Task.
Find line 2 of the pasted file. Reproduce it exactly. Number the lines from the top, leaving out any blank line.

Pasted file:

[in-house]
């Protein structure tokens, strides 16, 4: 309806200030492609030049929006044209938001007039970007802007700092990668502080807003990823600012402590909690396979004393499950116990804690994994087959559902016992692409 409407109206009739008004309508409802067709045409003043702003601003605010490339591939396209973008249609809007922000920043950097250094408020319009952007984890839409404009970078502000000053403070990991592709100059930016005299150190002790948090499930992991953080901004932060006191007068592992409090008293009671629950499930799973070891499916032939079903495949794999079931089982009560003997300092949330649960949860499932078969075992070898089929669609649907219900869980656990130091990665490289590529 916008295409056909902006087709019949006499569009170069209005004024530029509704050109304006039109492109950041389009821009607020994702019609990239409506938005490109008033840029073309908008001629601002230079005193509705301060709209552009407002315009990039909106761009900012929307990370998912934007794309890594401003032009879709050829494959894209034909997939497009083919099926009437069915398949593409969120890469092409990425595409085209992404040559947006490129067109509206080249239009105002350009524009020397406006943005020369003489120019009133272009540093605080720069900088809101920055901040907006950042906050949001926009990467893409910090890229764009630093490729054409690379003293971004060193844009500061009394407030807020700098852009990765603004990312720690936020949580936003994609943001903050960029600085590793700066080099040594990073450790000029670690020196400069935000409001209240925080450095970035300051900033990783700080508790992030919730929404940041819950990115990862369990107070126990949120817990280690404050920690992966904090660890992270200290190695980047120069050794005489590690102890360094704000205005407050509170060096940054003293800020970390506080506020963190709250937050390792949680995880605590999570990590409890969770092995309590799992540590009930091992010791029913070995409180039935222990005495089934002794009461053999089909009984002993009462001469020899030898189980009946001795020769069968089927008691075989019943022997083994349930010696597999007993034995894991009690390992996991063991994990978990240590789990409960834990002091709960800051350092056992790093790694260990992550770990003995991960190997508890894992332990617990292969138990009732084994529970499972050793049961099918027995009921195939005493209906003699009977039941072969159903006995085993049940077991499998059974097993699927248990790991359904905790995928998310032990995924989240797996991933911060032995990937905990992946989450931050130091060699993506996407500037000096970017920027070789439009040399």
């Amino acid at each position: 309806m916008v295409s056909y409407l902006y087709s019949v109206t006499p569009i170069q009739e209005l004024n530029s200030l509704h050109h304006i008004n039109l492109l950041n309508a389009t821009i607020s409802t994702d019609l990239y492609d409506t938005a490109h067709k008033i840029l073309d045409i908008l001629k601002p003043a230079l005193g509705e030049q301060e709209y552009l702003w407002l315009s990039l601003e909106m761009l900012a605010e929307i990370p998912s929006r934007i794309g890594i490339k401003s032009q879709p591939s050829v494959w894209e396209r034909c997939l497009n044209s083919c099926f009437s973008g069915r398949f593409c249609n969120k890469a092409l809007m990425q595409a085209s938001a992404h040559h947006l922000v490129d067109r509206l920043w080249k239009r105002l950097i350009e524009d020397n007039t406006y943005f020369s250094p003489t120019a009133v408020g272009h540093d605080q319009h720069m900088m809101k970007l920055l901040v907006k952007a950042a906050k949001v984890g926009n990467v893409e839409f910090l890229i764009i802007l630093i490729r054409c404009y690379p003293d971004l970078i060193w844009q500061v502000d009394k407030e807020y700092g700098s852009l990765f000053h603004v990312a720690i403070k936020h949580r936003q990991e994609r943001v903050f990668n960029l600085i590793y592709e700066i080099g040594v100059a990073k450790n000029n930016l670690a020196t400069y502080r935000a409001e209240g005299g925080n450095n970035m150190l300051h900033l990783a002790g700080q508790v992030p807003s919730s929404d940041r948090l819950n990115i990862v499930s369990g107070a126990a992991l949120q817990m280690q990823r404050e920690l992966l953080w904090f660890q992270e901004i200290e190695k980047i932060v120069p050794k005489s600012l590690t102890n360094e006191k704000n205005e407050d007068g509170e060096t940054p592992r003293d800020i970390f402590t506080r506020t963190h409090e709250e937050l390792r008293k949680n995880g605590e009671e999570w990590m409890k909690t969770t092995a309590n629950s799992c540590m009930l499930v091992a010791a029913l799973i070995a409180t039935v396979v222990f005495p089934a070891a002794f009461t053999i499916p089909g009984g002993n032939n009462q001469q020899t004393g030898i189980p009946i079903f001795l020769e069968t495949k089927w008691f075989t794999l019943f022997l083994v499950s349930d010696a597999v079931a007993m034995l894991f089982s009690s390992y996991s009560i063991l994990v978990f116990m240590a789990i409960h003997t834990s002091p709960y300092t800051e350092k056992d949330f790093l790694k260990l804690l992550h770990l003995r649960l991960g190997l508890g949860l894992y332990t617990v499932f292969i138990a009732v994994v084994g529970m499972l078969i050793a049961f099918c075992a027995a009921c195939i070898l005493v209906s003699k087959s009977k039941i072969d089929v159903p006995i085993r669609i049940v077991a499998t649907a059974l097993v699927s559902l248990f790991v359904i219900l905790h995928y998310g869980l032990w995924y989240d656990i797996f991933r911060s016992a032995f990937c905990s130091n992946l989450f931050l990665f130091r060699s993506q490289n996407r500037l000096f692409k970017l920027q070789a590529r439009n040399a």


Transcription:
């Protein structure tokens, strides 16, 4: 309806200030492609030049929006044209938001007039970007802007700092990668502080807003990823600012402590909690396979004393499950116990804690994994087959559902016992692409 409407109206009739008004309508409802067709045409003043702003601003605010490339591939396209973008249609809007922000920043950097250094408020319009952007984890839409404009970078502000000053403070990991592709100059930016005299150190002790948090499930992991953080901004932060006191007068592992409090008293009671629950499930799973070891499916032939079903495949794999079931089982009560003997300092949330649960949860499932078969075992070898089929669609649907219900869980656990130091990665490289590529 916008295409056909902006087709019949006499569009170069209005004024530029509704050109304006039109492109950041389009821009607020994702019609990239409506938005490109008033840029073309908008001629601002230079005193509705301060709209552009407002315009990039909106761009900012929307990370998912934007794309890594401003032009879709050829494959894209034909997939497009083919099926009437069915398949593409969120890469092409990425595409085209992404040559947006490129067109509206080249239009105002350009524009020397406006943005020369003489120019009133272009540093605080720069900088809101920055901040907006950042906050949001926009990467893409910090890229764009630093490729054409690379003293971004060193844009500061009394407030807020700098852009990765603004990312720690936020949580936003994609943001903050960029600085590793700066080099040594990073450790000029670690020196400069935000409001209240925080450095970035300051900033990783700080508790992030919730929404940041819950990115990862369990107070126990949120817990280690404050920690992966904090660890992270200290190695980047120069050794005489590690102890360094704000205005407050509170060096940054003293800020970390506080506020963190709250937050390792949680995880605590999570990590409890969770092995309590799992540590009930091992010791029913070995409180039935222990005495089934002794009461053999089909009984002993009462001469020899030898189980009946001795020769069968089927008691075989019943022997083994349930010696597999007993034995894991009690390992996991063991994990978990240590789990409960834990002091709960800051350092056992790093790694260990992550770990003995991960190997508890894992332990617990292969138990009732084994529970499972050793049961099918027995009921195939005493209906003699009977039941072969159903006995085993049940077991499998059974097993699927248990790991359904905790995928998310032990995924989240797996991933911060032995990937905990992946989450931050130091060699993506996407500037000096970017920027070789439009040399």